top of page

Cookware and your Health

Updated: Feb 6

Here's some food for thought: Could your cookware hold the key to better health? Emerging research suggests it just might. Your pots, pans, and baking sheets may seem like humble kitchen tools, but they could play an overlooked role in your wellbeing. Let's examine why the vessel you use to stir-fry veggies or bake chicken might matter more than you think. Get ready to look at your cookware in a whole new light.

Companies are dynamic, not static. Their practices, materials, and manufacturing locations evolve over time. This guide provides a snapshot of the cookware landscape at the time of writing. Before making any purchases, be sure to conduct additional research to get the full picture. The details may have changed since we last updated this guide. Stay curious and keep learning - that's how you become a savvy shopper. With some digging, you'll find cookware that aligns with both your cooking needs and values. Did you know aluminum is a big no-no for those with kidney disease? I'm not just talking about the aluminum in your deodorant or other personal care products. I'm talking cookware too. Yep, those aluminum pots and pans are leaching toxins into your food every time you cook. And don't even get me started on aluminum foil! Wrapping up leftovers in foil means you're wrapping up a serving of toxins too. Both aluminum cookware and foil release aluminum into your food, which puts major strain on already struggling kidneys. So do your kidneys a favor and ditch the aluminum. Your health is worth it!


Which types of cookware are toxic?


  • Teflon has PTFE and PFOA - PTFE is dangerous to people and pets, for birds it can be fatal. PFOA has been linked to several different types of cancer,

  • Aluminum (including aluminum foil) is a neurotoxic metal. Elevated aluminum levels have been linked to several central nervous system diseases, including Alzheimer's. Though aluminum cookware is usually coated, the coating is easy to chip, which then allows the toxic metal to leach into your food.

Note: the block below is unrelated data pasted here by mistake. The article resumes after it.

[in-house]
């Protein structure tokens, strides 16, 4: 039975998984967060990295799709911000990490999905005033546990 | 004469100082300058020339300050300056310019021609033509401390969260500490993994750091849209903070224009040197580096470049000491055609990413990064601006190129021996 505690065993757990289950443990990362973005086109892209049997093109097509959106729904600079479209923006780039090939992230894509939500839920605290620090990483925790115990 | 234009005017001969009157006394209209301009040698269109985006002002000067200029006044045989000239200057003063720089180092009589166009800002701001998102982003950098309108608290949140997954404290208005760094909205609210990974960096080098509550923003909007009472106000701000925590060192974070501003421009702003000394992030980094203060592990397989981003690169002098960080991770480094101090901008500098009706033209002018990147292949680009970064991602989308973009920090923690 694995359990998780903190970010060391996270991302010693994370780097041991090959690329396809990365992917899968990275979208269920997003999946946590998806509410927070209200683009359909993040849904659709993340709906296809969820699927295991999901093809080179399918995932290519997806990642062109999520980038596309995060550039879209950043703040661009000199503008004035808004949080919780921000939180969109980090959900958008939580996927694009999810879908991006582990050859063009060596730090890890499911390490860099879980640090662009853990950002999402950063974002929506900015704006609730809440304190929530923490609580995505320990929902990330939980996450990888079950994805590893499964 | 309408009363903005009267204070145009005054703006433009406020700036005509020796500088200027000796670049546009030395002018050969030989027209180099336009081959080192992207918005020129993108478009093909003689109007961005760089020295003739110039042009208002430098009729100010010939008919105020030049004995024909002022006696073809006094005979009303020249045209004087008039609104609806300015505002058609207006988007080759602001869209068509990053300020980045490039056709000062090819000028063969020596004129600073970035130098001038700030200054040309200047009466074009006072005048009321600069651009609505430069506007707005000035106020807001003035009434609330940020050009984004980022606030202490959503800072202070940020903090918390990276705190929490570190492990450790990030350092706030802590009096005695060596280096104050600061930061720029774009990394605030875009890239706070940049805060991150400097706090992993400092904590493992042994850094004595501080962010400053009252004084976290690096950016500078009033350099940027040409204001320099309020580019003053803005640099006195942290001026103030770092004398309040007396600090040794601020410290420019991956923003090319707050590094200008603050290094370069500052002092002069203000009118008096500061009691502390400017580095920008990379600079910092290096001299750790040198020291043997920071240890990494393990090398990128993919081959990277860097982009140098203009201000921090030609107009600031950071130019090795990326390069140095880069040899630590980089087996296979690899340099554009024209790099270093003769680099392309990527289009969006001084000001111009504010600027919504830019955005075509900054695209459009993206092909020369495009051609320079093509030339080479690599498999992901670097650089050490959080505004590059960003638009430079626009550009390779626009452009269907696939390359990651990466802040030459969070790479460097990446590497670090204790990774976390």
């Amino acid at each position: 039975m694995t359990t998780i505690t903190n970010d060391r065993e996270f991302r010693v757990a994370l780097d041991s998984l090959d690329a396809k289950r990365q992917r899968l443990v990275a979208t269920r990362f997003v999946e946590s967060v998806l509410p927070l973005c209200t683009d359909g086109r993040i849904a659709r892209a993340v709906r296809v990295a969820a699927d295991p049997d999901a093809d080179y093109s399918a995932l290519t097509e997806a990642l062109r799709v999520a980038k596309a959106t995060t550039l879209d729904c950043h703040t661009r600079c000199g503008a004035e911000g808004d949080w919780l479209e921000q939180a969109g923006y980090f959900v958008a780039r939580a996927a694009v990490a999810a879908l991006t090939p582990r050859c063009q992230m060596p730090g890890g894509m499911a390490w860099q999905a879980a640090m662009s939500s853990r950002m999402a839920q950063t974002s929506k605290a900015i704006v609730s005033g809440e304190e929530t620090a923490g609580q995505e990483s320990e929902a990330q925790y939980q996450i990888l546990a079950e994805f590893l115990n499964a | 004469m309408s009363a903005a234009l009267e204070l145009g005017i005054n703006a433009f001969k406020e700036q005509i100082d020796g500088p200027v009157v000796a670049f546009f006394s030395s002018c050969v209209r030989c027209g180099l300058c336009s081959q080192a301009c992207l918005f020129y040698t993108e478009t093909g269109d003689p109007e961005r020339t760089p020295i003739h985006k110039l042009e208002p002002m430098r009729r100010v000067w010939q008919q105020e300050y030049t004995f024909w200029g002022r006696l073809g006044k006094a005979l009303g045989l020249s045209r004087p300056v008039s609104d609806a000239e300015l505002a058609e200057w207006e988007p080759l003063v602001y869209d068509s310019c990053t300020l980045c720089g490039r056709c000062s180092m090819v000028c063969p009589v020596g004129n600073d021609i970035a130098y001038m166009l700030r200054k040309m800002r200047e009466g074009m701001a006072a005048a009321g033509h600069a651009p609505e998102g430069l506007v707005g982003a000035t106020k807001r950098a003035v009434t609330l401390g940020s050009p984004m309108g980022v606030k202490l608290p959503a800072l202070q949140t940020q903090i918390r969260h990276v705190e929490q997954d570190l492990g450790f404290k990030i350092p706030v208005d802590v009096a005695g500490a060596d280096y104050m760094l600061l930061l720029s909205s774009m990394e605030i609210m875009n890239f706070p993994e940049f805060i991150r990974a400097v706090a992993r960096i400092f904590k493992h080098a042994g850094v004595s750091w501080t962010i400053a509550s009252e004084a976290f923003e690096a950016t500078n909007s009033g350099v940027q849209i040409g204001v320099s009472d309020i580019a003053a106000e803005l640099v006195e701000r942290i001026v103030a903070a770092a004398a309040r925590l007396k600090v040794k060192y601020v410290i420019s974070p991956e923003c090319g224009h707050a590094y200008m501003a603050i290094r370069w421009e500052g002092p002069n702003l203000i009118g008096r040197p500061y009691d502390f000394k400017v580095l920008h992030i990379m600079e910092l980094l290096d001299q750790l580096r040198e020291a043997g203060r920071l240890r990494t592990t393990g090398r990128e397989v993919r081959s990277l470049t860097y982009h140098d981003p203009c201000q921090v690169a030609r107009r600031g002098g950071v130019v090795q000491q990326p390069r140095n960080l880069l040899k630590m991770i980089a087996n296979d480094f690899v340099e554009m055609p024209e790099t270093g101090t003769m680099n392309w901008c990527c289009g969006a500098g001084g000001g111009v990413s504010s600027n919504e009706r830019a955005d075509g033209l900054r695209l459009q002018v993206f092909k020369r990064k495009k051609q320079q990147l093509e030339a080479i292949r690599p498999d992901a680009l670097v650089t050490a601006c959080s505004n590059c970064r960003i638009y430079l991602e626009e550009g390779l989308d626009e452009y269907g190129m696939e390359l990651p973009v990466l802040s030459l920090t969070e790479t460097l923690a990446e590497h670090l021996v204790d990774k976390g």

• Copper is good in small quantities. However, too much leads to heavy metal poisoning. If copper cookware isn't coated, it can still release copper when cooking acidic foods. When it's coated, the coating often contains nickel, which is another toxic element.

  • Nickel is often used to line copper and stainless steel pots and pans. Unfortunately, nickel is one of the most toxic metals, some say that only a small amount of nickel is released into your food and probably won't cause any problems unless you are allergic to nickel. Without more studies to prove it is safe, it's recommended to try and avoid it. If you own cookware with nickel keep in mind it releases more nickel at higher temperatures and when cooking acidic foods.

Which types of cookware are safe? *Please always do your own research, be sure that the cookware recommended is in fact safe for your personal use and avoid allergens and other metals you may react to.

  • Ceramic coated is a safe option and has both pros and cons. 100% ceramic cookware, not ceramic nonstick cookware, has some natural non-stick properties, and does not leach or emit potentially harmful fumes. So, ceramic cookware is a top choice for non-toxic cookware. It is also eco-friendly and long-lasting if maintained correctly. So what's the con? It may not be as non-stick as some of those toxic non-stick pans, but with the correct oils and temperatures for cooking it is easy to use and nearly non-stick.

  • Stainless steel is very durable and can be non-toxic or low toxic if you avoid products that have nickel and chromium. Do you really need to avoid these toxic metals? Not necessarily, it depends on the manufacturer, how much they use and how it's designed. I highly recommend these cookware products, see my recommendations by clicking HERE!

  • Cast iron is a good choice for non-toxic cookware. However, it's the cookware with the most cons. It's heavy, some find it harder to clean. It's porous so for families with allergies or needing to avoid gluten, for example, you cannot share a cast iron skillet.

As more research is done you may find more cookware to avoid or to consider. It's always a great idea to do your own research and always look at dates of articles written and of research done on this subject.


Consult with our expert nutritionist to get on the path to better health. Fill out a brief health questionnaire and we'll schedule a personalized consultation to address your wellness goals.

bottom of page